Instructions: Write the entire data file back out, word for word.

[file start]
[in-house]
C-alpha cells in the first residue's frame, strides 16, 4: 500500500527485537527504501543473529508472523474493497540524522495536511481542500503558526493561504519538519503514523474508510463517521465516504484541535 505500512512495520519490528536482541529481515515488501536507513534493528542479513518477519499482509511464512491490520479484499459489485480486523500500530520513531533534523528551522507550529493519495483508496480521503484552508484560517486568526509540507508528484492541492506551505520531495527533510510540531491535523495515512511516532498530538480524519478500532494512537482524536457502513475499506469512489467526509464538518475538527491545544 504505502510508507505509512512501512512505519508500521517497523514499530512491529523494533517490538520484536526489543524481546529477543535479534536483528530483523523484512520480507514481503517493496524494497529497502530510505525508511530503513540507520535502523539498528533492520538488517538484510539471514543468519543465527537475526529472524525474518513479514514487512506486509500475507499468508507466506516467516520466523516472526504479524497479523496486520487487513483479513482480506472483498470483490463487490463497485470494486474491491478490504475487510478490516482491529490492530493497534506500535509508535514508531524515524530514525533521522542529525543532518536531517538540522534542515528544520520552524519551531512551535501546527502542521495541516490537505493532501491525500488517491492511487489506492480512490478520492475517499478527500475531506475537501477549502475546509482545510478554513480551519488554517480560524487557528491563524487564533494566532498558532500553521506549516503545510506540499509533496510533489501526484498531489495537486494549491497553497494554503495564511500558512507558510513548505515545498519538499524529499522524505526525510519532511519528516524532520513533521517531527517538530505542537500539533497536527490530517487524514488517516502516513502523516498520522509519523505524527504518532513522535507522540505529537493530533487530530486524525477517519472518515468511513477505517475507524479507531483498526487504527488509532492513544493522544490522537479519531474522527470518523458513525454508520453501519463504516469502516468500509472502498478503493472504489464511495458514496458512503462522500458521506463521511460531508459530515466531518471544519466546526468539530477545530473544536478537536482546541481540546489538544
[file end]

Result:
[in-house]
C-alpha cells in the first residue's frame, strides 16, 4: 500500500527485537527504501543473529508472523474493497540524522495536511481542500503558526493561504519538519503514523474508510463517521465516504484541535 505500512512495520519490528536482541529481515515488501536507513534493528542479513518477519499482509511464512491490520479484499459489485480486523500500530520513531533534523528551522507550529493519495483508496480521503484552508484560517486568526509540507508528484492541492506551505520531495527533510510540531491535523495515512511516532498530538480524519478500532494512537482524536457502513475499506469512489467526509464538518475538527491545544 504505502510508507505509512512501512512505519508500521517497523514499530512491529523494533517490538520484536526489543524481546529477543535479534536483528530483523523484512520480507514481503517493496524494497529497502530510505525508511530503513540507520535502523539498528533492520538488517538484510539471514543468519543465527537475526529472524525474518513479514514487512506486509500475507499468508507466506516467516520466523516472526504479524497479523496486520487487513483479513482480506472483498470483490463487490463497485470494486474491491478490504475487510478490516482491529490492530493497534506500535509508535514508531524515524530514525533521522542529525543532518536531517538540522534542515528544520520552524519551531512551535501546527502542521495541516490537505493532501491525500488517491492511487489506492480512490478520492475517499478527500475531506475537501477549502475546509482545510478554513480551519488554517480560524487557528491563524487564533494566532498558532500553521506549516503545510506540499509533496510533489501526484498531489495537486494549491497553497494554503495564511500558512507558510513548505515545498519538499524529499522524505526525510519532511519528516524532520513533521517531527517538530505542537500539533497536527490530517487524514488517516502516513502523516498520522509519523505524527504518532513522535507522540505529537493530533487530530486524525477517519472518515468511513477505517475507524479507531483498526487504527488509532492513544493522544490522537479519531474522527470518523458513525454508520453501519463504516469502516468500509472502498478503493472504489464511495458514496458512503462522500458521506463521511460531508459530515466531518471544519466546526468539530477545530473544536478537536482546541481540546489538544